71. Quoted in Stilz, “Provisional Right and Non-State Peoples”, p. 208. In this respect, the Zionist colonization resembles other colonial projects: “[C]ontrary to the common belief that the Indians were ruthlessly deprived of their land, almost every part of [Massachusetts] that came to be inhabited by the whites was purchased” (from a report of the commissioner of Indian affairs reported in 1872 quoted in Oona A. Hathaway and Scott J. Shapiro, The Internationalists: How a Radical Plan to Outlaw War Remade the World (Simon and Shuster, 2017), at p. 50. The Native Americans were made an offer that they couldn’t refuse.

  72. Arthur Ripstein, Force and Freedom (Harvard University Press, 2008) at p. 239.

  73. Cohen, Army of Shadows: Palestinian Collaboration with Zionism, 1917–1948 at p. 3.

  74. Thanks to Arthur Ripstein for discussing these points with me.

  75. The idea of reasonable chance of success is analyzed in the just war theory. See, e.g., Daniel Statman, “On the Success Condition for Legitimate Self‐Defense”, Ethics 118 (2008): 659–686.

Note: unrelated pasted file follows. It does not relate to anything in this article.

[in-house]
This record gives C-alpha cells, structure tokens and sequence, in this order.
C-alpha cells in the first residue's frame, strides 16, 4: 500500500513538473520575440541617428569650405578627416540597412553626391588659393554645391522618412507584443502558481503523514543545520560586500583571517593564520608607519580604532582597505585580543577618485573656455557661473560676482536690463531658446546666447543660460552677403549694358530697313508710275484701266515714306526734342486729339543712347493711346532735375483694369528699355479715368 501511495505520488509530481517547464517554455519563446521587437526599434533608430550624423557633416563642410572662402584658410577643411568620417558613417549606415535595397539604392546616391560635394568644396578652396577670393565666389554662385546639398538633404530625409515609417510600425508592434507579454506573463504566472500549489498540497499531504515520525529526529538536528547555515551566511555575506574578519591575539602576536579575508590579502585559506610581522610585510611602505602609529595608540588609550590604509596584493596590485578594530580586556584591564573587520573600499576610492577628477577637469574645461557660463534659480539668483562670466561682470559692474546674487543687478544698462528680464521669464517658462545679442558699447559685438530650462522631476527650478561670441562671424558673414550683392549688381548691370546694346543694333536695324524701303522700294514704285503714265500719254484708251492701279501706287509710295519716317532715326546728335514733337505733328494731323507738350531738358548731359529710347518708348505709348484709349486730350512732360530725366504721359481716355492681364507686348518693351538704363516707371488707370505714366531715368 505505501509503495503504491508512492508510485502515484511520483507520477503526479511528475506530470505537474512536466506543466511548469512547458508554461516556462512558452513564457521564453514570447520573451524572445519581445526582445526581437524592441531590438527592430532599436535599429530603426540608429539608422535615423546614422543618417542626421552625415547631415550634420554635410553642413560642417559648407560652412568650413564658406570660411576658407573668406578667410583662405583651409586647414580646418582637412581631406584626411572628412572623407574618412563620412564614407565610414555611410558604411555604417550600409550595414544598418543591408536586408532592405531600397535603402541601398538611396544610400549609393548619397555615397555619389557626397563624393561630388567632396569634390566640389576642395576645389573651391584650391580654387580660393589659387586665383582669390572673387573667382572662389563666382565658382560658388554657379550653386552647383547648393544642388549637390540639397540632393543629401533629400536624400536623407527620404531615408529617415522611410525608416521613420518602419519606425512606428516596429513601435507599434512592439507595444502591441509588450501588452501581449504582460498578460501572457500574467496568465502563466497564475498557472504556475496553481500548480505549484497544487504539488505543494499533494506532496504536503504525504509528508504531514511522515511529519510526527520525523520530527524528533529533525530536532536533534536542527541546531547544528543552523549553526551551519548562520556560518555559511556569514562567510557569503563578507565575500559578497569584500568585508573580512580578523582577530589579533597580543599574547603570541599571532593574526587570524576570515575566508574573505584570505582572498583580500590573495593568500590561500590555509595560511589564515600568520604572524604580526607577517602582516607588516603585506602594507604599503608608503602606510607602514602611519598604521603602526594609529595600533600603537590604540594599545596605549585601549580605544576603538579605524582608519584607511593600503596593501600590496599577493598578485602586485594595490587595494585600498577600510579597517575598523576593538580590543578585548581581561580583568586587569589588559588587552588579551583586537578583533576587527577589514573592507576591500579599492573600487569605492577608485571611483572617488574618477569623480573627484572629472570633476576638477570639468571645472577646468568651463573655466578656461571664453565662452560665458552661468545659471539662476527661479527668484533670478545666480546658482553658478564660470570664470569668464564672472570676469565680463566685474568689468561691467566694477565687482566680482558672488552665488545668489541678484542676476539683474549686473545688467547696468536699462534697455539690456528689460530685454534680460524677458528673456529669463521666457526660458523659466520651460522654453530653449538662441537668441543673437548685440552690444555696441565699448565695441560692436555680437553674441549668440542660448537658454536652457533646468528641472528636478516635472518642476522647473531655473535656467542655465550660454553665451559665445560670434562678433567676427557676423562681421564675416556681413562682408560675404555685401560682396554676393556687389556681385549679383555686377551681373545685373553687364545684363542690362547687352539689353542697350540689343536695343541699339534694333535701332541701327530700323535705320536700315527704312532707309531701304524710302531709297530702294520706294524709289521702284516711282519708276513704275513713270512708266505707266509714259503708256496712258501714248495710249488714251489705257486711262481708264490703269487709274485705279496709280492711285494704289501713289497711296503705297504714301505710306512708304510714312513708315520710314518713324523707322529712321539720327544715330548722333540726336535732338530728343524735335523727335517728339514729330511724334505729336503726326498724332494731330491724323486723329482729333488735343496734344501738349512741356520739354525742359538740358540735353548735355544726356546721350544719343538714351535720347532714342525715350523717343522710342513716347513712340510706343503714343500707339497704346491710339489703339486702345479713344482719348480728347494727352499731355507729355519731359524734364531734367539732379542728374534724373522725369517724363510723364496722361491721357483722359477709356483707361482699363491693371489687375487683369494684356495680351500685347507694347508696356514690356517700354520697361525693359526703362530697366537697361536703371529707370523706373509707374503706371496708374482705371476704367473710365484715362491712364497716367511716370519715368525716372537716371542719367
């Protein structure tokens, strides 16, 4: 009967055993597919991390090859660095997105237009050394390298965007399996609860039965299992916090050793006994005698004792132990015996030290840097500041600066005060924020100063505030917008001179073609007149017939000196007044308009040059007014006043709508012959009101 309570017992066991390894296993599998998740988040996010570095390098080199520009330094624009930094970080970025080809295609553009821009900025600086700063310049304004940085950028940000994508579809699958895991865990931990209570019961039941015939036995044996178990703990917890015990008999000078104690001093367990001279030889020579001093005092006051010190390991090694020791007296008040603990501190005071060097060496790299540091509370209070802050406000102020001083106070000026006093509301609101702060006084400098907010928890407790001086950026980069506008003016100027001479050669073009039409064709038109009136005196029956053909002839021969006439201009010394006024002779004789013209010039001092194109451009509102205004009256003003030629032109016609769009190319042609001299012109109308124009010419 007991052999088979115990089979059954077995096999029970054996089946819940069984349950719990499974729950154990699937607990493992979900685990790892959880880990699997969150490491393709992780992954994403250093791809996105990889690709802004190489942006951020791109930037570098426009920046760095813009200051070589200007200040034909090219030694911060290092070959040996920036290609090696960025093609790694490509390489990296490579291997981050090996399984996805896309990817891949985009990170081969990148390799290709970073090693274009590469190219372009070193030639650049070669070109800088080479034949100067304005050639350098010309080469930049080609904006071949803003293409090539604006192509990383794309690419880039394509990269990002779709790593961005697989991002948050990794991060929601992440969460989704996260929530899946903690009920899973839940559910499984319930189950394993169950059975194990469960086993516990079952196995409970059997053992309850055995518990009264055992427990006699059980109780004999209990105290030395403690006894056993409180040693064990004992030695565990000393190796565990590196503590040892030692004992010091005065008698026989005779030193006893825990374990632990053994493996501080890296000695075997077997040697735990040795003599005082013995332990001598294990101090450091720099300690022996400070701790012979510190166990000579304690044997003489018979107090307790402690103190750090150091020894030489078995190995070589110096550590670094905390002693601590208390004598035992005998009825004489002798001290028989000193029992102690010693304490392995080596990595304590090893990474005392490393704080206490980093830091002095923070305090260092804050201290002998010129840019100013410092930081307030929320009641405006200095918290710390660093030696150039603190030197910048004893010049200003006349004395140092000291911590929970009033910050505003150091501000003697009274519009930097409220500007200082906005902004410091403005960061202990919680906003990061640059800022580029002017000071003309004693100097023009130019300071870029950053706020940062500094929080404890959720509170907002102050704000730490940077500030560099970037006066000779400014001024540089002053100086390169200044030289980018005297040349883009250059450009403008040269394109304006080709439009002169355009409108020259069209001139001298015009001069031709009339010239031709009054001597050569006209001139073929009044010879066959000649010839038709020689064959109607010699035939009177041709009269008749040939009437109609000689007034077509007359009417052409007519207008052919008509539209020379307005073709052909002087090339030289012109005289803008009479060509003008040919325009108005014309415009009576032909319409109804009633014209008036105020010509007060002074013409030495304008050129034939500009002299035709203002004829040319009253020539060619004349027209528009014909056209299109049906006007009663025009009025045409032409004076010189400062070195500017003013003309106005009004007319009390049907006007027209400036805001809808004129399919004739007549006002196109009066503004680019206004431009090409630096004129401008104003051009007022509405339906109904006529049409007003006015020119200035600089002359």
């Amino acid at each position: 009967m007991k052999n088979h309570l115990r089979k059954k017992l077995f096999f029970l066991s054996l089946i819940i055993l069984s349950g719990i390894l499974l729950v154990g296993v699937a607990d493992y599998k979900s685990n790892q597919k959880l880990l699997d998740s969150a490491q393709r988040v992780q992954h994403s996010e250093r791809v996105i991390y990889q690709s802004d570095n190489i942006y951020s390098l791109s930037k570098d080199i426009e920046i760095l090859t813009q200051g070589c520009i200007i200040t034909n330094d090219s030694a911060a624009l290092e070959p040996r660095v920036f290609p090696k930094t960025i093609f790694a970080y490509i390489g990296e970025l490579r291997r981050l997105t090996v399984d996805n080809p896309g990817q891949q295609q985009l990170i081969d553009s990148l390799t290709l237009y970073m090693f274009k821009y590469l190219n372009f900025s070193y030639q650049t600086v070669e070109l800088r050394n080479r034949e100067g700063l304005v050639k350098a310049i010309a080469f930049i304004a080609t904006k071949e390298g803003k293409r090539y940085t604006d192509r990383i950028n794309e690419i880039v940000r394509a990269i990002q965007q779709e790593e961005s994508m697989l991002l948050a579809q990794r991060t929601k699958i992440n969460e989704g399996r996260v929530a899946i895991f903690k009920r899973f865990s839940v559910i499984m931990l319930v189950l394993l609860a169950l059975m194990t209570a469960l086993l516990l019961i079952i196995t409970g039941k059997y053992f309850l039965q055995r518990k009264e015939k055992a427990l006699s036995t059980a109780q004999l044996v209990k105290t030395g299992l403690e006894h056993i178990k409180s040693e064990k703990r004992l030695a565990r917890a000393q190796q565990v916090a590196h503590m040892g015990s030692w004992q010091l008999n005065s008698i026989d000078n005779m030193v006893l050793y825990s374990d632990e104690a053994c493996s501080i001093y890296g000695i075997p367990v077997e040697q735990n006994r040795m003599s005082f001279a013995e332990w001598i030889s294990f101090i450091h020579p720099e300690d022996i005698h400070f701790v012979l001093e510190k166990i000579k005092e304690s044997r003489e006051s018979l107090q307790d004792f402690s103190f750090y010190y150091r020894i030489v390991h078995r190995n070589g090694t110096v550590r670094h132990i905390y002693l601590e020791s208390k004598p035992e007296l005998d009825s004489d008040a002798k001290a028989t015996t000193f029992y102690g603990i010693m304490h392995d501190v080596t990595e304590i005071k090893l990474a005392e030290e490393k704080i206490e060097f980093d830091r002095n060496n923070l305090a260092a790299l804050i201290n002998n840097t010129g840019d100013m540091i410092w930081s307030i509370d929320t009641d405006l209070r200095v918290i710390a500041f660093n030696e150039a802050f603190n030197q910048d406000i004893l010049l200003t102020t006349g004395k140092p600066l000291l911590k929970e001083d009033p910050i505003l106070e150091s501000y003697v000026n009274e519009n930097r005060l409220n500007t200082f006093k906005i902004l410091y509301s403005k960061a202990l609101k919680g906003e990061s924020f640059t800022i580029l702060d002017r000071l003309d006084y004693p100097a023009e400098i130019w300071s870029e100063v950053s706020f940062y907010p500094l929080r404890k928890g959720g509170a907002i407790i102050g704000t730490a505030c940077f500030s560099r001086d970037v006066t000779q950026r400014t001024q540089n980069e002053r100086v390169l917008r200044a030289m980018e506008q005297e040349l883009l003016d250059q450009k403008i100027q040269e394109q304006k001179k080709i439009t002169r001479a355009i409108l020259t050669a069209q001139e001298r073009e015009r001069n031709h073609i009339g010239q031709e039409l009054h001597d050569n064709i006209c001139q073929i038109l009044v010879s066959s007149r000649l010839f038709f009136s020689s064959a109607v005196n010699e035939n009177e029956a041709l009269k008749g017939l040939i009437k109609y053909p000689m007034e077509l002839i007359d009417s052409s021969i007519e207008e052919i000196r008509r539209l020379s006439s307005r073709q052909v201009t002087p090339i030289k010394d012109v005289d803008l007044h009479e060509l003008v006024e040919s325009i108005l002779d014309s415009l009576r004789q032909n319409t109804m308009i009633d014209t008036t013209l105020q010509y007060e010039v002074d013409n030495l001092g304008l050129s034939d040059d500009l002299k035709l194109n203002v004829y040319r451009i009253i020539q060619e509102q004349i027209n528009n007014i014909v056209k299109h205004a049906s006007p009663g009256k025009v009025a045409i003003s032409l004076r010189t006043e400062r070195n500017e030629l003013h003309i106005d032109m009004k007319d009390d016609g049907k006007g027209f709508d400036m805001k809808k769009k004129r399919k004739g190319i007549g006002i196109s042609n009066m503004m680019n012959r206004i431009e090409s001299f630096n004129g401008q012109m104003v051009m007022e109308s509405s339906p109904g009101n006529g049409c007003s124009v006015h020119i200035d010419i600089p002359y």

76. Gans, Just Zionism, at p. 50.

Acknowledgements

"Previous versions of this paper were presented in seminars in Tel-Aviv University, Universit?t Bayreuth and in Yale UniversityMiddle East Legal Studies Seminar.I thank the participants in these events for theiruseful comments and to the organizers of these seminars Alice Pinheiro Walla Owen Fiss and Anthony Kronmann. I amindebted to Chaim Gans, David Luban, Assaf Sharon, Anna Stilz, Michael Walzer, Dror Yinon, Lea Ypi, and especially, ArthurRipstein, for many conversations and written comments. The Israeli Research foundation supported this research (grantnumber 396/18)."

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Benbaji, Y. Is Egalitarian Zionism Wrongful Colonialism?. Philosophia (2022). https://doi.org/10.1007/s11406-022-00580-2

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Keywords

  • Zionism
  • Colonialism
  • Kant
  • Territorial rights
  • David Miller
  • Arthur Ripstein
  • Lea Ypi